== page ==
Resources in terms of labour and equipment were reviewed and defined to align with the assembly sequence and with the overall construction programme. Power generation and welding equipment was confirmed and installed. Craneage was ordered and positioned.

Process Control: Development of Welding Procedures
Development of practical welding procedures became the top priority, the overall success of the project was dependent upon being able to maximise the weld deposition rates and minimise their repair rate, thus maintaining productivity and programme.

Approval testing of welding procedures was carried out in accordance with BS 4870: Part 1 with full ultrasonic testing for volumetric examination and magnetic particle inspection for surface examination. Mechanical tests included tensiles, bends and Charpy impact specimens. British Steel undertook metallographic examination of tested Charpy impact specimens to ascertain notch locations and to assess weld metal and heat affected zone microstructures. Procedure qualification records were prepared and submitted to British Steel for approval.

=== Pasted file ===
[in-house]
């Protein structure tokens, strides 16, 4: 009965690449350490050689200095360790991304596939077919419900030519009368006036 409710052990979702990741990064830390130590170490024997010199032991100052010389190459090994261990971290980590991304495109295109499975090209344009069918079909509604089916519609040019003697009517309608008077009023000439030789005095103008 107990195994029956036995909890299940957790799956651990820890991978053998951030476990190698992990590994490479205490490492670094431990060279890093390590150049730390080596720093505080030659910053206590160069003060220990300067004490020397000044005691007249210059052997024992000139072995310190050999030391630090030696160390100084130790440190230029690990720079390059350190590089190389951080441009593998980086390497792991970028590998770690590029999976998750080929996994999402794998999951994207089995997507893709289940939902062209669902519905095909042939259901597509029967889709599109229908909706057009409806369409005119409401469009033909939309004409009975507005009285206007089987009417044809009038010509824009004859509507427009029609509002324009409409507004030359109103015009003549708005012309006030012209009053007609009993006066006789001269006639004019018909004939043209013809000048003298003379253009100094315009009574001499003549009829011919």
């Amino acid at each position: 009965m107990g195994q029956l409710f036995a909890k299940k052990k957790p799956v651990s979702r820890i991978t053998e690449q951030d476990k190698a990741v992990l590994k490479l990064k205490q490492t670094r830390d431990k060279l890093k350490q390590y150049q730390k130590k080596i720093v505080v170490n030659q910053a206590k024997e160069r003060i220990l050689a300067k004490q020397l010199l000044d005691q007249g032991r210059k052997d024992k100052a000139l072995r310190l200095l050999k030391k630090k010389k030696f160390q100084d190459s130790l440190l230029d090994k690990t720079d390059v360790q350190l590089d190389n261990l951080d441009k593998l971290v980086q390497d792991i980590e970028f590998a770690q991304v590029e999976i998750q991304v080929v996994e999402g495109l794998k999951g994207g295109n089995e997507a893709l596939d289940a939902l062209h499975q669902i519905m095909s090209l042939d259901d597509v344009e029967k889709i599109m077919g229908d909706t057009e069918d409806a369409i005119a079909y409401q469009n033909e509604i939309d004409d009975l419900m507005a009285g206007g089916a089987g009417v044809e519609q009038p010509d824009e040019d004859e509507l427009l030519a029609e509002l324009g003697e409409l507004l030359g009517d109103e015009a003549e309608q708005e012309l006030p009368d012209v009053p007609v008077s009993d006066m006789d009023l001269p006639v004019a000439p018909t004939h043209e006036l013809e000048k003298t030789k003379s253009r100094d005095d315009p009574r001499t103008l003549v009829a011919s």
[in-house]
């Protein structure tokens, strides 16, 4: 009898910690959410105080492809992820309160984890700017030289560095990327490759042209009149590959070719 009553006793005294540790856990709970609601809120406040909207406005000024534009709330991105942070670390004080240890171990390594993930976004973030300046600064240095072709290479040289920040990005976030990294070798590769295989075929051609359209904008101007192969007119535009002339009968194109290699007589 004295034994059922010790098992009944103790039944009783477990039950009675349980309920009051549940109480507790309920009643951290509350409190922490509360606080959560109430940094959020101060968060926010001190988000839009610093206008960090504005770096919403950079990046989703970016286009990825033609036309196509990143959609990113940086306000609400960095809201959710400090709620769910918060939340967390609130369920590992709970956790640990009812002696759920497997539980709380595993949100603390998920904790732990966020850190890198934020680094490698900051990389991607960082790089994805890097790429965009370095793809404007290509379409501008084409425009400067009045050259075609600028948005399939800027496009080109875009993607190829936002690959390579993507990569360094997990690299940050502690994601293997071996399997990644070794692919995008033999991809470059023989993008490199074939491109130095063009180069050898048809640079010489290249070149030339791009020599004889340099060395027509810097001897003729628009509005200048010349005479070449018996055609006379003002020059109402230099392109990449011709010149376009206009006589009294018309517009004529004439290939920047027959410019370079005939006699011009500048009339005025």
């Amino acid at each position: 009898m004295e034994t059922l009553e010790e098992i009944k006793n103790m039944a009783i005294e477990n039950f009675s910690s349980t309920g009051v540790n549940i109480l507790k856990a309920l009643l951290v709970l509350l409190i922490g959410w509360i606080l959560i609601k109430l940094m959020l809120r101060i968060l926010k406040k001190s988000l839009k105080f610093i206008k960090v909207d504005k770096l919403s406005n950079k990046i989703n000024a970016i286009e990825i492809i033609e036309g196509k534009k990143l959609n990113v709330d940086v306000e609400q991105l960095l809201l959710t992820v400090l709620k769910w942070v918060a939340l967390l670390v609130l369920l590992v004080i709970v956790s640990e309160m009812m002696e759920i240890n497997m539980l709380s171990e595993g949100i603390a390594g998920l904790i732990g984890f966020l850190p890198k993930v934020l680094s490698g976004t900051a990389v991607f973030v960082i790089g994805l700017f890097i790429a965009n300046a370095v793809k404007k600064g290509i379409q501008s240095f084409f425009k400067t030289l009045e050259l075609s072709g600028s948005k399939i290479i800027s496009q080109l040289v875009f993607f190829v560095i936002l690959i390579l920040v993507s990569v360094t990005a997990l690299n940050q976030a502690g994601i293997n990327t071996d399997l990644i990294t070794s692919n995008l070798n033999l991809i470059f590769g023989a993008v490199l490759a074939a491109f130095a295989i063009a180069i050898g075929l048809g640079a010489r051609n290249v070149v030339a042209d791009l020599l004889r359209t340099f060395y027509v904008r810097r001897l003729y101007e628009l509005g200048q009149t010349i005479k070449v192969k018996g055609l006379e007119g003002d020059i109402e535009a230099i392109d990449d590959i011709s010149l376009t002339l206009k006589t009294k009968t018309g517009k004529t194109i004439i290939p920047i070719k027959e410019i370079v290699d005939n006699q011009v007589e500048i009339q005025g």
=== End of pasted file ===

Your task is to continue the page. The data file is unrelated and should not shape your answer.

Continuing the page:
Process Control: Application of Welding Procedures
Different solutions were arrived at to weld the horizontal seams and the vertical butts. For the verticals an all positional flux cored wire electrode was chosen.

All vertical weld preparations were of double-vee configuration and required welding on both sides.

Carriages mounted on rigid track, fixed with magnets, parallel to the joint, provided control of travel speed. An oscillating device, mounted on the carriage, held the welding gun in the joint and introduced the option to weave the arc across the weld pool thus ensuring sidewall fusion.

Horizontal seams were welded using a metal-cored wire electrode. Oscillation was unnecessary for welding in the horizontal position thus simplifying the equipment and welding procedure. The carriages were mounted on a flexible track to follow the circumferential joint.

The use of low hydrogen type electrodes and high welding heat inputs reduced the preheat requirements to a minimum. Electrical heating pads were used where preheat was specified. Temperature recorders monitored preheat levels throughout welding operations.

Training